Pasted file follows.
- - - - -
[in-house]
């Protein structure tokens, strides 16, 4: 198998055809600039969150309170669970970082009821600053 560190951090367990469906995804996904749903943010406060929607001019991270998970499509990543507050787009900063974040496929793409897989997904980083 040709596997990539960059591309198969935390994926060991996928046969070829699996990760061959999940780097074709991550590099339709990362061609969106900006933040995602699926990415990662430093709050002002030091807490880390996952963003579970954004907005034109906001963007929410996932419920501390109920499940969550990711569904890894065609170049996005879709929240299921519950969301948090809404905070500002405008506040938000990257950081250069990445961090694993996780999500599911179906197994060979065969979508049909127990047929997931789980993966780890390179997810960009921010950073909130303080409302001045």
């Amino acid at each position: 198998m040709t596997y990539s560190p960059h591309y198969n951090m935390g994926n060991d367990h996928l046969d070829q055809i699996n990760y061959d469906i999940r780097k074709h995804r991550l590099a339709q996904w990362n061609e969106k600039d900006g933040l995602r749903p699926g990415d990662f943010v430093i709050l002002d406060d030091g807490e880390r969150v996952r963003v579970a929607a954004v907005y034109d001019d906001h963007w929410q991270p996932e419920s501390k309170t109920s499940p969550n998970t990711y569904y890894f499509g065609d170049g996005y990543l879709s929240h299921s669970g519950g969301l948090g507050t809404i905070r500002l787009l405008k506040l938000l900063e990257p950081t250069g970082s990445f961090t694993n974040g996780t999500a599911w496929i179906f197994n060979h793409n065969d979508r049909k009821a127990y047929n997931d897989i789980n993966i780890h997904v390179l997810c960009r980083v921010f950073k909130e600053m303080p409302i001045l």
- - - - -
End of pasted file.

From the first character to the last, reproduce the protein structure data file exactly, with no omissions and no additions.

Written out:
[in-house]
């Protein structure tokens, strides 16, 4: 198998055809600039969150309170669970970082009821600053 560190951090367990469906995804996904749903943010406060929607001019991270998970499509990543507050787009900063974040496929793409897989997904980083 040709596997990539960059591309198969935390994926060991996928046969070829699996990760061959999940780097074709991550590099339709990362061609969106900006933040995602699926990415990662430093709050002002030091807490880390996952963003579970954004907005034109906001963007929410996932419920501390109920499940969550990711569904890894065609170049996005879709929240299921519950969301948090809404905070500002405008506040938000990257950081250069990445961090694993996780999500599911179906197994060979065969979508049909127990047929997931789980993966780890390179997810960009921010950073909130303080409302001045």
């Amino acid at each position: 198998m040709t596997y990539s560190p960059h591309y198969n951090m935390g994926n060991d367990h996928l046969d070829q055809i699996n990760y061959d469906i999940r780097k074709h995804r991550l590099a339709q996904w990362n061609e969106k600039d900006g933040l995602r749903p699926g990415d990662f943010v430093i709050l002002d406060d030091g807490e880390r969150v996952r963003v579970a929607a954004v907005y034109d001019d906001h963007w929410q991270p996932e419920s501390k309170t109920s499940p969550n998970t990711y569904y890894f499509g065609d170049g996005y990543l879709s929240h299921s669970g519950g969301l948090g507050t809404i905070r500002l787009l405008k506040l938000l900063e990257p950081t250069g970082s990445f961090t694993n974040g996780t999500a599911w496929i179906f197994n060979h793409n065969d979508r049909k009821a127990y047929n997931d897989i789980n993966i780890h997904v390179l997810c960009r980083v921010f950073k909130e600053m303080p409302i001045l």